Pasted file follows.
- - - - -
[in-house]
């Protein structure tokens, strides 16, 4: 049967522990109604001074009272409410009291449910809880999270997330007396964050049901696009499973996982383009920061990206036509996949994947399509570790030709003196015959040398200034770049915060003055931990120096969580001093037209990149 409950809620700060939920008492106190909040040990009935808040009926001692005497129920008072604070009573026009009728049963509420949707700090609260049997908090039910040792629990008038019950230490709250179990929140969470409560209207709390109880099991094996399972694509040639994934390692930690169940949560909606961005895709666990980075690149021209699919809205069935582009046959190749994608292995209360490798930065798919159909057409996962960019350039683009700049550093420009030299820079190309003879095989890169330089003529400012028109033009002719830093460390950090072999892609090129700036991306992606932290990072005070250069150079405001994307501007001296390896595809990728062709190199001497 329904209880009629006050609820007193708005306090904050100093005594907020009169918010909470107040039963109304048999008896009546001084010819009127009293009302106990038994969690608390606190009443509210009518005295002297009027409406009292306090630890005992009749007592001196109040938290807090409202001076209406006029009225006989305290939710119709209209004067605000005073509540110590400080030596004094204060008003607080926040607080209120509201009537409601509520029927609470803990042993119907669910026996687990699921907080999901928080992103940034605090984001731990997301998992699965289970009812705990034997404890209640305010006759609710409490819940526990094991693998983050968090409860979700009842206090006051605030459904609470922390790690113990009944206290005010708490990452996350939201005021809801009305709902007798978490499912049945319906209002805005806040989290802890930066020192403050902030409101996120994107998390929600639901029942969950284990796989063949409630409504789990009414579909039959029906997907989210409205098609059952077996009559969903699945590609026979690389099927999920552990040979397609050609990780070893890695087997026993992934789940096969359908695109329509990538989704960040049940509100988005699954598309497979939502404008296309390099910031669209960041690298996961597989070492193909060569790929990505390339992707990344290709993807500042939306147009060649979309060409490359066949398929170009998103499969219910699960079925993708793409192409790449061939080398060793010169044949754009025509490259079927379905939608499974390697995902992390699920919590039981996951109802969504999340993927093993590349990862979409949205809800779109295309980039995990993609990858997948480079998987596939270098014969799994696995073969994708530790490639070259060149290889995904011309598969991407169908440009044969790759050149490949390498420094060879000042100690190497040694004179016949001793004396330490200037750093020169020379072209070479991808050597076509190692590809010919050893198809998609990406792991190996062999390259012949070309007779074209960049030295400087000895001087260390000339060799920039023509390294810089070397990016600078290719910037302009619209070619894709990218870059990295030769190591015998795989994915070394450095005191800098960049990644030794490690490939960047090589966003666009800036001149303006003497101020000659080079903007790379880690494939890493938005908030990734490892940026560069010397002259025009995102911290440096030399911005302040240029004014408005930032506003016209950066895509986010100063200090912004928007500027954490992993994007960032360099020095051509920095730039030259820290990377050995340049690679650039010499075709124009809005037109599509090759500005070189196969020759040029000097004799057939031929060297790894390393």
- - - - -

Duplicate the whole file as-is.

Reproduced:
[in-house]
């Protein structure tokens, strides 16, 4: 049967522990109604001074009272409410009291449910809880999270997330007396964050049901696009499973996982383009920061990206036509996949994947399509570790030709003196015959040398200034770049915060003055931990120096969580001093037209990149 409950809620700060939920008492106190909040040990009935808040009926001692005497129920008072604070009573026009009728049963509420949707700090609260049997908090039910040792629990008038019950230490709250179990929140969470409560209207709390109880099991094996399972694509040639994934390692930690169940949560909606961005895709666990980075690149021209699919809205069935582009046959190749994608292995209360490798930065798919159909057409996962960019350039683009700049550093420009030299820079190309003879095989890169330089003529400012028109033009002719830093460390950090072999892609090129700036991306992606932290990072005070250069150079405001994307501007001296390896595809990728062709190199001497 329904209880009629006050609820007193708005306090904050100093005594907020009169918010909470107040039963109304048999008896009546001084010819009127009293009302106990038994969690608390606190009443509210009518005295002297009027409406009292306090630890005992009749007592001196109040938290807090409202001076209406006029009225006989305290939710119709209209004067605000005073509540110590400080030596004094204060008003607080926040607080209120509201009537409601509520029927609470803990042993119907669910026996687990699921907080999901928080992103940034605090984001731990997301998992699965289970009812705990034997404890209640305010006759609710409490819940526990094991693998983050968090409860979700009842206090006051605030459904609470922390790690113990009944206290005010708490990452996350939201005021809801009305709902007798978490499912049945319906209002805005806040989290802890930066020192403050902030409101996120994107998390929600639901029942969950284990796989063949409630409504789990009414579909039959029906997907989210409205098609059952077996009559969903699945590609026979690389099927999920552990040979397609050609990780070893890695087997026993992934789940096969359908695109329509990538989704960040049940509100988005699954598309497979939502404008296309390099910031669209960041690298996961597989070492193909060569790929990505390339992707990344290709993807500042939306147009060649979309060409490359066949398929170009998103499969219910699960079925993708793409192409790449061939080398060793010169044949754009025509490259079927379905939608499974390697995902992390699920919590039981996951109802969504999340993927093993590349990862979409949205809800779109295309980039995990993609990858997948480079998987596939270098014969799994696995073969994708530790490639070259060149290889995904011309598969991407169908440009044969790759050149490949390498420094060879000042100690190497040694004179016949001793004396330490200037750093020169020379072209070479991808050597076509190692590809010919050893198809998609990406792991190996062999390259012949070309007779074209960049030295400087000895001087260390000339060799920039023509390294810089070397990016600078290719910037302009619209070619894709990218870059990295030769190591015998795989994915070394450095005191800098960049990644030794490690490939960047090589966003666009800036001149303006003497101020000659080079903007790379880690494939890493938005908030990734490892940026560069010397002259025009995102911290440096030399911005302040240029004014408005930032506003016209950066895509986010100063200090912004928007500027954490992993994007960032360099020095051509920095730039030259820290990377050995340049690679650039010499075709124009809005037109599509090759500005070189196969020759040029000097004799057939031929060297790894390393």